VU Meter Business Card

Simple VU Meter in a business card form factor

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This project was designed for the 2024 Hackaday Business Card Contest. The idea was to make a simple VU meter that interfaces with a guitar.

This project is a simple VU meter based around the LM358 Opamp. The VU meter is split into the bass, middle, and treble frequencies that most guitars are tuned for. 

NOTE: The circuit has not been tested as of 05/20/2024.


Bill of Materials

Comma-Separated Values - 2.07 kB - 05/26/2024 at 17:42


x-kicad-pcb - 1.08 MB - 05/23/2024 at 03:32


x-kicad-schematic - 368.49 kB - 05/23/2024 at 03:32


x-kicad-project - 16.70 kB - 05/23/2024 at 03:32


x-gimp-gbr - 346.44 kB - 05/21/2024 at 02:19


View all 13 files

  • Updated BoM

    TJ05/26/2024 at 19:52 0 comments

    Updated the BoM after finding a discrepancy with the manufacturer part number and the footprint.

  • Day 14 (05/20/2024)

    TJ05/21/2024 at 02:12 0 comments

    Added contact info, revision number, and project name onto the front silkscreen.

    Started the quote process to get some boards fabricated.

    Started to setup the project on

  • Day 13 (05/19/2024)

    TJ05/21/2024 at 02:06 0 comments

    No work was done this day.

  • Day 12 (05/18/2024)

    TJ05/21/2024 at 02:05 0 comments

    The component reduction revolved around the band pass filter. Removed that LM358 and used the extra op-amps from the bass and treble sections.

    After getting the schematic staightend out. Worked on re-laying out the filter sections. I'm a bit happier with the layout of the filter section. It's kinda starting to look like a dude at a turn table or that one boss from FF7.

    Designed the power supply circuit around the MAX889R and the TPS60500 for the dual rails. Both are capacitor based switching regulators. The input power is coming in from a USB C PD connector.

    Laid out the USB C connector and the regulators toward the top center. This really makes the circuit look like Air Buster from FF7.

  • Day 11 (05/17/2024)

    TJ05/21/2024 at 01:58 0 comments

    Started to layout the filters, input/output buffers, and the amplifier components. Wasn't too happy with the layout. Then I had an epiphany to reduce the number of components. But that will have to wait until the next day.

  • Day 10 (05/16/2024)

    TJ05/21/2024 at 01:57 0 comments

    No work was done on this day.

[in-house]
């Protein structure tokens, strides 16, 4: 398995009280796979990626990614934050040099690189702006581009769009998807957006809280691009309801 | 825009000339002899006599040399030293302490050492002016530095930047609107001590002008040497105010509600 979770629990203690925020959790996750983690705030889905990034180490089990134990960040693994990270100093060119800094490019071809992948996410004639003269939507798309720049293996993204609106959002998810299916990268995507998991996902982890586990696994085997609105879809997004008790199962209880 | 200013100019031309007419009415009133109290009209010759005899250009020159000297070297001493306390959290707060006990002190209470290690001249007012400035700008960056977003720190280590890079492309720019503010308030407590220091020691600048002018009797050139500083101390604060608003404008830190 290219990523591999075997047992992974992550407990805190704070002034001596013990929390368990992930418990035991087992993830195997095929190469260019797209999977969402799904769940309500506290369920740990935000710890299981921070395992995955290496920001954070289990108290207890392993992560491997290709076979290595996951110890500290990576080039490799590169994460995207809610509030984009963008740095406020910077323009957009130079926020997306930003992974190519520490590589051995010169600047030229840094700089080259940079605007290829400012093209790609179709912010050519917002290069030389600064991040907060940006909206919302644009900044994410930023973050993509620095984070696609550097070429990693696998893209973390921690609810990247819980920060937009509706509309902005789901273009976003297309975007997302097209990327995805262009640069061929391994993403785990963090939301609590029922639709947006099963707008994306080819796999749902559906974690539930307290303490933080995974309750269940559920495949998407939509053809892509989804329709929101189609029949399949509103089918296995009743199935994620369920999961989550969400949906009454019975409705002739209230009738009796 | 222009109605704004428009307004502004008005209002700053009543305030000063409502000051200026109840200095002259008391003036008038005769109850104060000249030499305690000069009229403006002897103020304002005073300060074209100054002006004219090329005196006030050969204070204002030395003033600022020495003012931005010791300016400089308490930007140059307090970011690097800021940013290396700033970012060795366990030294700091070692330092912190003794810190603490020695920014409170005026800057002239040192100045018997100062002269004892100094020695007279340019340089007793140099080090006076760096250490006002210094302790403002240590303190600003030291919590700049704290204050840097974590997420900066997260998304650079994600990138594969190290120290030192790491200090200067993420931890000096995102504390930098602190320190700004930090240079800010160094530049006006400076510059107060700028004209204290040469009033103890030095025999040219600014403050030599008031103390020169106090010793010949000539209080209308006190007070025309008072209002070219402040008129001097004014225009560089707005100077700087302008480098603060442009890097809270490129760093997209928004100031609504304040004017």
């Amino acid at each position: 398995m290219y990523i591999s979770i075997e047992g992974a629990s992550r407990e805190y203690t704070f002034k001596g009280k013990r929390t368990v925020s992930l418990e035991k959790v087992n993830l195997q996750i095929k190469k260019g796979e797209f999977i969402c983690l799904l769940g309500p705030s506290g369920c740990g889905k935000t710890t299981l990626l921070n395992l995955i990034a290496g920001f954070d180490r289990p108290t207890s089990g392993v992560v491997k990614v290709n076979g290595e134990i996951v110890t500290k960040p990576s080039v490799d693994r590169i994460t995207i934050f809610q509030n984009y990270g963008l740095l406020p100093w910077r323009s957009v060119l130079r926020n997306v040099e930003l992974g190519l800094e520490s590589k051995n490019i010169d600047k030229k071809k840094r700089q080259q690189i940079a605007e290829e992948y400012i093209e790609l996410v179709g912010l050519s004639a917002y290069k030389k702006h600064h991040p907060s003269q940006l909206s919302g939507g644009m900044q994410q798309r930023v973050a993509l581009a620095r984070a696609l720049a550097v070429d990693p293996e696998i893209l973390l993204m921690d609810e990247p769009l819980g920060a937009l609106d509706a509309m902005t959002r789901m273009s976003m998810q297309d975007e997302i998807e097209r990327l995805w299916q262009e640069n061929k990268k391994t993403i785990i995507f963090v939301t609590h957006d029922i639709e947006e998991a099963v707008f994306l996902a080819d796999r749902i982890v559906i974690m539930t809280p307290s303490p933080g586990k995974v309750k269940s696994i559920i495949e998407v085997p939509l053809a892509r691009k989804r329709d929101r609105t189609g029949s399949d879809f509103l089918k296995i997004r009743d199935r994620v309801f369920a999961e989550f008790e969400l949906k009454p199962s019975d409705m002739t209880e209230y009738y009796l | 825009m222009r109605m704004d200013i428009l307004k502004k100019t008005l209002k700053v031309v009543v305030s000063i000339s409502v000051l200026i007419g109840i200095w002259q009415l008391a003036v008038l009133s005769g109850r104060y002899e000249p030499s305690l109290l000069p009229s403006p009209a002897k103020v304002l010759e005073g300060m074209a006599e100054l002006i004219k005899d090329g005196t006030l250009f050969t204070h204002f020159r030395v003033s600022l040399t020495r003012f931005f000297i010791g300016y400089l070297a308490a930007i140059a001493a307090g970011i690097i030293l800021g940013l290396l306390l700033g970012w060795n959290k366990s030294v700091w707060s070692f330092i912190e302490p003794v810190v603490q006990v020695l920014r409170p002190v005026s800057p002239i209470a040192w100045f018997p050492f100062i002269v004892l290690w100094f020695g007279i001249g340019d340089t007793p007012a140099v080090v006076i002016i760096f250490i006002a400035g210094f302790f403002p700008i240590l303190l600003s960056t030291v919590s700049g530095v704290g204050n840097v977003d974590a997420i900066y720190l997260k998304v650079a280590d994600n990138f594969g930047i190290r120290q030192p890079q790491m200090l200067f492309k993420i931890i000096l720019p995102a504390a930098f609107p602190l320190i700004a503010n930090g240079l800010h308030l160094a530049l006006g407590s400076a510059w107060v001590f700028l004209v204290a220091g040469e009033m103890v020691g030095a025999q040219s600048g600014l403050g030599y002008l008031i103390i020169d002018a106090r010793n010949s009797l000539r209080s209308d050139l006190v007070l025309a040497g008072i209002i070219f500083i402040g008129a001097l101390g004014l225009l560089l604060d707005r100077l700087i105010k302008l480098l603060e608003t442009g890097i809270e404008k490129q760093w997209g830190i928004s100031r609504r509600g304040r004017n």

• Day 9 (05/15/02024)

    TJ05/21/2024 at 01:57 0 comments

    The input and output buffer once again uses the LM358. I went with two 3.5mm jacks, since 1/4" jacks probably would make it hard to put the business card in a wallet. The final section to design is the power supply.

  • Day 8 (05/14/2024)

    TJ05/21/2024 at 01:54 0 comments

    Worked on getting the amplification stage done after a brief stab at getting the correct spice models working in LTSpice and NGSpice. I will pursue getting the LM358 spice model working after I complete the rest of the circuit.

    The amplification stage is using half of an LM358 in a non-inverting configuration to give a minimum gain of 4.125 V/V and a max of 10.375 V/V. I may change the values if I have to increase the rail voltages.
    The other half of the LM358 is being used a indicator to make sure that the signal is being amplified before it makes its way to the filter stages.

    The next part that I work on is going to be the input and output buffers. I'll leave that design a surprise.

  • Day 7 (05/13/2024)

    TJ05/21/2024 at 01:54 0 comments

    Filter Design

    Each of the filters for the VU meters are 2nd order Sallen-Key filters. The op-amp of choice is the LM358B. The LM358B has the ability to run off a split rail and the output current should be enough for the LED arrays. The low-pass and high-pass filters were desgined first to get the values for the caps and resistors for the specific cutoff frequencies. This allowed the band-pass filter to be assembled from both filters. Side note, no testing/simulations of these filters have been done. We are flying by the seat of our pants here. I tried utilizing each op-amp in each package. This might not be the case with the actual amplification stage. A personal goal is to keep the BoM small.

  • Day 6 (05/12/2024)

    TJ05/21/2024 at 01:52 0 comments

    Board Layout

    Spent most of the day working on laying out the VU meter components along the half-circle. This was before I finalized the component selection for the LEDs and the diode ladder.

    For the final layout, I changed the orientation of the LEDs. I also used lines from the center of the half-circle. The angle between the LEDs is about 18 degrees with an 9 degree offset from 0 and 180 degrees.

    After laying out the components. I moved the VU meters lower down the card.

View all 14 project logs

Enjoy this project?



Ivan Arakistain wrote 05/22/2024 at 13:26 point

Could you please share the design files? I would like to make my custom version. My email es:

Thank you!

  Are you sure? yes | no

TJ wrote 05/23/2024 at 03:34 point

Added the KiCad design files to the files section.

  Are you sure? yes | no

Ivan Arakistain wrote 05/24/2024 at 16:06 point


  Are you sure? yes | no

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